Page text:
- The Washington Times - Wednesday, November 23, 2011


The Obama administration’s arms-control-centered security policies appear to be on the ropes.

The latest blow was the threat announced Wednesday by Russian President Dmitry Medvedev to deploy new missiles targeting U.S. facilities and allies in Europe, including plans for placing advanced Iskander short-range missiles in the Russian Baltic enclave of Kaliningrad.

The Russian president announced a series of military countermeasures to the ongoing deployment of the Obama administration’s European phased missile defense.

That threat came a day after the State Department announced that Russian violations of the Conventional Forces in Europe treaty had led the U.S. government to end data sharing - but not pull out of the failed treaty.

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The Russian saber-rattling also followed the administration’s recent concession in missile defense talks that was aimed at concluding an agreement with Moscow by offering to share highly sensitive velocity data on the crown jewel of U.S. missile defense - the SM-3 high-speed anti-missile interceptor.

The New Strategic Arms Reduction Treaty (START) with Moscow also is in jeopardy because of Russian insistence, repeated in the Medvedev statement, that offensive arms cuts and missile defenses are “intrinsically linked,” something the U.S. government has rejected. U.S. officials have insisted instead that the treaty will not constrain U.S. anti-missile defenses.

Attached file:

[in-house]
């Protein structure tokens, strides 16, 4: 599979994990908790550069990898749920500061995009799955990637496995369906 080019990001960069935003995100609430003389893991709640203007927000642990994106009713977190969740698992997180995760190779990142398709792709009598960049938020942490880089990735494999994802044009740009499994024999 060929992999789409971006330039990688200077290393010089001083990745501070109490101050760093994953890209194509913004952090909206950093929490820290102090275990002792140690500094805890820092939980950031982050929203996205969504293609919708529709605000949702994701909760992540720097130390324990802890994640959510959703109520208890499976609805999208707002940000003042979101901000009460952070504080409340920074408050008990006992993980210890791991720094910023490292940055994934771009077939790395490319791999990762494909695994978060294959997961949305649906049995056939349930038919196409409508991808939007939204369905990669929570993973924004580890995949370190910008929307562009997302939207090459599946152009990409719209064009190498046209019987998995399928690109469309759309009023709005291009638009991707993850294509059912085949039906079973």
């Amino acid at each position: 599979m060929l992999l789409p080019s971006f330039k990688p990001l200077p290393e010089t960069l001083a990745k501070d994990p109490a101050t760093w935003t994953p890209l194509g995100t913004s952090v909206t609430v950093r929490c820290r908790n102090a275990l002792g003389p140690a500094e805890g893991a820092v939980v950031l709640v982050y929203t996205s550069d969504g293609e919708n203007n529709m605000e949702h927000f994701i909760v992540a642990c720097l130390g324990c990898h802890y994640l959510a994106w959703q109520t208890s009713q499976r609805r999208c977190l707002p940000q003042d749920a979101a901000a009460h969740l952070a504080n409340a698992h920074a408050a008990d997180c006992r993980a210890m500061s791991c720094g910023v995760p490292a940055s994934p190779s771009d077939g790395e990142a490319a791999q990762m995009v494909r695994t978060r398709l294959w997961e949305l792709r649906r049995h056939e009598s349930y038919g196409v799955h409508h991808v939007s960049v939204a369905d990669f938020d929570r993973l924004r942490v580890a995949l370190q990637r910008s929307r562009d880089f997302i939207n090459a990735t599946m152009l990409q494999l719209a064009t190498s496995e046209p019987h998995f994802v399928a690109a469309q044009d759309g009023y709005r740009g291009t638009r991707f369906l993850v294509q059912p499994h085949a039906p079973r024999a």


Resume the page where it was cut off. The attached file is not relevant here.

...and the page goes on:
U.S. officials closely involved in arms control policies said Mr. Medvedev’s statement signals that Moscow is preparing to withdraw from the Intermediate Nuclear Forces (INF) treaty, that banned short-range ballistic and cruise missiles beginning in the late 1980s.

“Their countermeasures to [European Phased Adaptive Approach missile defense] clearly envision the need to do that, as they have publicly threatened to do in the past,” said one official.

Pentagon spokesman Capt. John Kirby said in response to the Russian statement that U.S. missile defenses pose no threat to Russia or its forces. The missile defense plan is aimed at “addressing the growing missile threat from Iran,” he said.

“We have been addressing Russia’s concerns through an intensive dialogue and detailed briefings at senior levels. The U.S. and NATO have welcomed Russia to participate in missile defense cooperation. This is the best way for Russia to receive transparency and assurances that missile defense is not a threat,” he said.

Apparently, the administration has failed to see that Russia is not interested in arms control, only constraining U.S. and allied defenses.

Said the U.S. official: “Just days after the administration’s effort to further answer Muscovite concerns through the provision of our crown jewels - the velocity of our interceptors - was made public, we see Russia threaten NATO allies. These are the same Kremlin autocrats to whom the data would be given.”

“This administration’s disarmament diplomacy has gotten us nothing in Syria or in Iran, where Russia is blocking crippling sanctions on behalf of proliferators and state sponsors of terrorism,” the official said. “If these people can find the reset button, maybe they can also find the pause button. Most of us would press eject.”


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